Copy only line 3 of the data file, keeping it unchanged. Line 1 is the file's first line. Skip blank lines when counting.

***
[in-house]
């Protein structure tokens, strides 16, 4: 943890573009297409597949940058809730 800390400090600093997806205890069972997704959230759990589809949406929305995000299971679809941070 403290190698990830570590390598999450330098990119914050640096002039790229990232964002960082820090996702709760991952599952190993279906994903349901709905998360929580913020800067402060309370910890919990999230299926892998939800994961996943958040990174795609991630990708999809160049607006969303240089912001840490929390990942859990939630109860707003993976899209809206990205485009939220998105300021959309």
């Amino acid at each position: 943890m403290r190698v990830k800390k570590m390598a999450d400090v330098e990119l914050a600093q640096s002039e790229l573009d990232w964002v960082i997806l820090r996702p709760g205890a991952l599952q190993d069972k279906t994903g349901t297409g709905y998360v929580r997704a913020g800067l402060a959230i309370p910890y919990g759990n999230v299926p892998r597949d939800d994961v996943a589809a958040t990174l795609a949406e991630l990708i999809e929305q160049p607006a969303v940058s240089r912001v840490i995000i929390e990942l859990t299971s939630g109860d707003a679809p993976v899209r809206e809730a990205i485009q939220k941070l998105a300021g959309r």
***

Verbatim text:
């Amino acid at each position: 943890m403290r190698v990830k800390k570590m390598a999450d400090v330098e990119l914050a600093q640096s002039e790229l573009d990232w964002v960082i997806l820090r996702p709760g205890a991952l599952q190993d069972k279906t994903g349901t297409g709905y998360v929580r997704a913020g800067l402060a959230i309370p910890y919990g759990n999230v299926p892998r597949d939800d994961v996943a589809a958040t990174l795609a949406e991630l990708i999809e929305q160049p607006a969303v940058s240089r912001v840490i995000i929390e990942l859990t299971s939630g109860d707003a679809p993976v899209r809206e809730a990205i485009q939220k941070l998105a300021g959309r």